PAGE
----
Place them on parchment lined cookie sheets, and remember they’ll spread, so give them a little space.

Cooking time here is pivotal; if you overcook these snickerdoodles then they will be “thin and crispy” instead of “soft and chewy”.  The trick is to watch the edges first; they should be just set, but the centers should still look raw between all of those cinnamon cracks.  The cookies will be pillowy and puffy looking while in the hot oven,

and when they come out they’ll start to fall- which is what they’re supposed to do!

That’s how they get those beautiful crackly tops.  After they’ve cooled, they’ll flatten out even more.

When cooked just right; they’re perfection.  And when cooked just wrong- they actually still taste super good, so either way you’ll get your yumminess.

Fill up your cookie jar, or eat a few and then hide them in the depths of your freezer if you have no self control.  Like me no one I know.

Once cooled, those slightly under-cooked centers become perfectly cooked and yield a soft, chewy, buttery, interior.

Go on.  You know you want to make them.

Soft and Chewy Snickerdoodles

5 from 2 votes
A true Snickerdoodle recipe, in all of it's glory!


  • 1 3/4 cups sugar 12.25 oz, divided
  • 1 tablespoon ground cinnamon
  • 2 1/2 cups 12.5 oz all-purpose flour
  • 2 teaspoons cream of tartar
  • 1 teaspoon baking soda
  • 1/2 teaspoon table salt*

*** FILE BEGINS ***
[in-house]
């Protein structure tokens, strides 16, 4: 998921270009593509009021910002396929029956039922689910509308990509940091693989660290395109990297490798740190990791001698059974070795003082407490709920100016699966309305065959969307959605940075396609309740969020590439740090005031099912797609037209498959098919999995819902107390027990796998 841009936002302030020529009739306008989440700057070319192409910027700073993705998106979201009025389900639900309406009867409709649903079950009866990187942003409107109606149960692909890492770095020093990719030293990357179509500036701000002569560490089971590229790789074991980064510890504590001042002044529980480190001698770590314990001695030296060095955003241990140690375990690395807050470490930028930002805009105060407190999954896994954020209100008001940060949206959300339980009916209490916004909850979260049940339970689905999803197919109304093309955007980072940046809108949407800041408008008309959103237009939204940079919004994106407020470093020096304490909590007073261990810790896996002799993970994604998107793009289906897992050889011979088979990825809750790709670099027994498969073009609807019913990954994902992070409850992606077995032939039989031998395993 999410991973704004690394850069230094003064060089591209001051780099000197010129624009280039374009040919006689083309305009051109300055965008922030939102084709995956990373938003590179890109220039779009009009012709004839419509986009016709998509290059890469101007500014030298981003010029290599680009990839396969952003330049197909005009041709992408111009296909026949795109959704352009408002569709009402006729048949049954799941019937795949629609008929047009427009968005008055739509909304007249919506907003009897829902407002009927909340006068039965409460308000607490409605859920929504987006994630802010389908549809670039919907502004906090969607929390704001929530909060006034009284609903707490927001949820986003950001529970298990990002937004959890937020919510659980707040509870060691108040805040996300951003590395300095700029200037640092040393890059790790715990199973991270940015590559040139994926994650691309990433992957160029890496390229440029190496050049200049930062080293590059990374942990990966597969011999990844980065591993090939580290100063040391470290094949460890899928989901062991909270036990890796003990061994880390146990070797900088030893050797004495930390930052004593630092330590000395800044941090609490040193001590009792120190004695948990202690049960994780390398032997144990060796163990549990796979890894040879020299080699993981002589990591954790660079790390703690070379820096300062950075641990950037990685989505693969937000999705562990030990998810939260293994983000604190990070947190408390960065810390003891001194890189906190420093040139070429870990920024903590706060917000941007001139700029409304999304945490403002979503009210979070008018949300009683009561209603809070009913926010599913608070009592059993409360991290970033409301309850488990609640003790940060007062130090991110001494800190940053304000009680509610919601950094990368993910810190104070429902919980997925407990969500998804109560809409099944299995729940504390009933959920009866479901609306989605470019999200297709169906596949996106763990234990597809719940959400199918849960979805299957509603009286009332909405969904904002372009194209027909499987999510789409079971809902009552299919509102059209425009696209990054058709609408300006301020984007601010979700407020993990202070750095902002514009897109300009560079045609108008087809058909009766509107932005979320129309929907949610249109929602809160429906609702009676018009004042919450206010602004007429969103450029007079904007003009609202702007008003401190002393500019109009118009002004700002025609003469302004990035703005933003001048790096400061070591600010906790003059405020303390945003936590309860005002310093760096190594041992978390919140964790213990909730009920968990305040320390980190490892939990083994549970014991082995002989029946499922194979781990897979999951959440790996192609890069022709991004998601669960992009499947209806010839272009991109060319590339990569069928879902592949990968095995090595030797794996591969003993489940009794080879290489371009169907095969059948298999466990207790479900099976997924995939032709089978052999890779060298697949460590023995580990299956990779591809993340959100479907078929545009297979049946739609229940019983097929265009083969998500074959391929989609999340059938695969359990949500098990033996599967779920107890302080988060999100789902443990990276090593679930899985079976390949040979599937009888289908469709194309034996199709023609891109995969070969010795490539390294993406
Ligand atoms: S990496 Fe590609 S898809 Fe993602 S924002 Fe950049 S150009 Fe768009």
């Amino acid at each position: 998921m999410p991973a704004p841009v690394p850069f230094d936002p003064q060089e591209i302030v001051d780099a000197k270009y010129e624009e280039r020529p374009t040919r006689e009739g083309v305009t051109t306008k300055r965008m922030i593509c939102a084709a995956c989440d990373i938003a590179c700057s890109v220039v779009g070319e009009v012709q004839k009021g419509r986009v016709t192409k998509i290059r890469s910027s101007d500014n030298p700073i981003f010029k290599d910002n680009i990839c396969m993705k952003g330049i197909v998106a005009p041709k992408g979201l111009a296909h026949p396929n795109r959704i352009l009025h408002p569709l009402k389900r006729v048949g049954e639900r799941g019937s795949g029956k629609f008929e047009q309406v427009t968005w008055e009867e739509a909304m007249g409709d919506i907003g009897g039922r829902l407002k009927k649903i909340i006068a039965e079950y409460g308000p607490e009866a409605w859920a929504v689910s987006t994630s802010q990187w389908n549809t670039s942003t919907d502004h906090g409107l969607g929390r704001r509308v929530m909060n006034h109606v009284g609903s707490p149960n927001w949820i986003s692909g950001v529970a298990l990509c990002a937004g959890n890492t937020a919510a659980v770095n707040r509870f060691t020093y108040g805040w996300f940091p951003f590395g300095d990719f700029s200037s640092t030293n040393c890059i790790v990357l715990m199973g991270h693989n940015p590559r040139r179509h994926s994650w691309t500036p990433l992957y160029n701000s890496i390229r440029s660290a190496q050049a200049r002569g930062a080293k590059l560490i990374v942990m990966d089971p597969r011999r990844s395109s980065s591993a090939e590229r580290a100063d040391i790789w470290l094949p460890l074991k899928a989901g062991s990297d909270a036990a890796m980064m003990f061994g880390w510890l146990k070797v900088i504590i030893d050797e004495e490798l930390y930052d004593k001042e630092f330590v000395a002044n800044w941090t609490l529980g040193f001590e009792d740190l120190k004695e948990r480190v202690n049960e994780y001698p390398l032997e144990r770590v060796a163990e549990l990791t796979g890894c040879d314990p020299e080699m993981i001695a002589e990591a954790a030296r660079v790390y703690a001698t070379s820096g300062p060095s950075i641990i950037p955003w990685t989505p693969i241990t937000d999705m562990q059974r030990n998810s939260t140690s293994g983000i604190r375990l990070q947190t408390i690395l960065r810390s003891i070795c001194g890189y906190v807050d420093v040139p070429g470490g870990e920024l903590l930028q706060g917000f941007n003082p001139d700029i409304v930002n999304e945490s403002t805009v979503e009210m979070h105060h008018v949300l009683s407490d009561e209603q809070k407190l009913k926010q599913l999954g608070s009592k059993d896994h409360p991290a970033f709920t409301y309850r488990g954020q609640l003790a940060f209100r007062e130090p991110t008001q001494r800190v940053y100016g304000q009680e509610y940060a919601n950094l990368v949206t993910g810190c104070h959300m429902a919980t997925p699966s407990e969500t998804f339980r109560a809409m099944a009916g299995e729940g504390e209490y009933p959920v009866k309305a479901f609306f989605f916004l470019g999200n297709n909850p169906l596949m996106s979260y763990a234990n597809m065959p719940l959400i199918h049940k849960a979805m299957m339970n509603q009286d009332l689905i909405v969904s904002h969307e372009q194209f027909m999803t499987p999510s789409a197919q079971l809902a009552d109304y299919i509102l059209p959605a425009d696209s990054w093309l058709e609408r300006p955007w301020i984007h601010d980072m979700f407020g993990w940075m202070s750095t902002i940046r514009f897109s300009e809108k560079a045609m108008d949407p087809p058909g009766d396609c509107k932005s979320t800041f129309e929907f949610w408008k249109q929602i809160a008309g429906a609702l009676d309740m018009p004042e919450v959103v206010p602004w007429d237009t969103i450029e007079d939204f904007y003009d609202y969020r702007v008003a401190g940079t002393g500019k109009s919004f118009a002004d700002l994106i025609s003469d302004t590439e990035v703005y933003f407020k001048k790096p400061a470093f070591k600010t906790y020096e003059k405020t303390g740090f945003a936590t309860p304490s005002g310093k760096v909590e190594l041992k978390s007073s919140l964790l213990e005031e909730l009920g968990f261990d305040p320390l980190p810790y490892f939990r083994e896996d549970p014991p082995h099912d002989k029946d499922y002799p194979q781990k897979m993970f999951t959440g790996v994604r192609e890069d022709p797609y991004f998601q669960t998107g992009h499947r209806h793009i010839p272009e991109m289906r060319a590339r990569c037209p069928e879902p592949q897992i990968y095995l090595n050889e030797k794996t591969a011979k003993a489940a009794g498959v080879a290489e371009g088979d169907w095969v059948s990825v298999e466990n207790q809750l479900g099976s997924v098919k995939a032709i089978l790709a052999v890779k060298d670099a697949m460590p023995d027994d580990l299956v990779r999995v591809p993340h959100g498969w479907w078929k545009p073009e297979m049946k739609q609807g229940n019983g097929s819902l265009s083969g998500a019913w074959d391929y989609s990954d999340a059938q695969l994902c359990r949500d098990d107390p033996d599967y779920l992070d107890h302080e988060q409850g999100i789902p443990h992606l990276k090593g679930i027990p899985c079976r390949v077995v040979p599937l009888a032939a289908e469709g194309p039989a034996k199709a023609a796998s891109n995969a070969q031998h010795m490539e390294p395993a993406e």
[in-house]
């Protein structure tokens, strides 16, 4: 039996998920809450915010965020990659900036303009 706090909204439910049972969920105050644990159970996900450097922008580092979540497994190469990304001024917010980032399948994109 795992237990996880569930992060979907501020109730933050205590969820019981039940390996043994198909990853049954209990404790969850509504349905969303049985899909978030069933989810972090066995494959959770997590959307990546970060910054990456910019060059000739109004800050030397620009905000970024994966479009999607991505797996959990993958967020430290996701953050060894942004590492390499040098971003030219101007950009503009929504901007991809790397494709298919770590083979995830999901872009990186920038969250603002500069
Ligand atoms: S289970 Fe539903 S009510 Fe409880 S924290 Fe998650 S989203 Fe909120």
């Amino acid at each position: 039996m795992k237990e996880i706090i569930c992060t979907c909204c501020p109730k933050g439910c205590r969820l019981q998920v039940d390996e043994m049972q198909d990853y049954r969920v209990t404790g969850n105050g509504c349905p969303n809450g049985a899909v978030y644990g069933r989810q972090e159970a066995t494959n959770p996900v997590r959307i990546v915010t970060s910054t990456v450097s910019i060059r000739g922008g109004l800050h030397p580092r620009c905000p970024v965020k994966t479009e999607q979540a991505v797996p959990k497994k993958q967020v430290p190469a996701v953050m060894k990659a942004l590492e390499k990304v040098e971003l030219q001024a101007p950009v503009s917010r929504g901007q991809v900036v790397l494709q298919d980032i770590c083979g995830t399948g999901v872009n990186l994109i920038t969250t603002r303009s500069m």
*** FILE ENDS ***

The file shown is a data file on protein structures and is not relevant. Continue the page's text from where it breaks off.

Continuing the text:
• 8 tablespoons 1 stick unsalted butter* (not margarine) at room temp
  • 8 tablespoons vegetable shortening
  • 2 large eggs
  • *if using salted butter just omit table salt


  • Preheat oven to 375 degrees. line 2 baking sheets with parchment paper. Combine 1/4 cup sugar and cinnamon in shallow dish and set aside. Whisk flour, cream of tartar, baking soda, and salt together in medium bowl.
  • Beat butter, shortening, and remaining 1 1/2 cups sugar together on medium speed until light and fluffy, 3-6 minutes. Beat in eggs, one at a time, until incorporated, about 30 seconds, scraping down bowl as needed.
  • Reduce speed of mixer to low and slowly add flour mixture until combined, about 30 seconds. Give dough final stir to ensure that no flour pockets remain.
  • Working with 2 tablespoons of dough at a time, roll into balls. Working in batches, roll dough balls in cinnamon sugar mixture to coat and set on prepared baking sheet spaced 2 inches apart.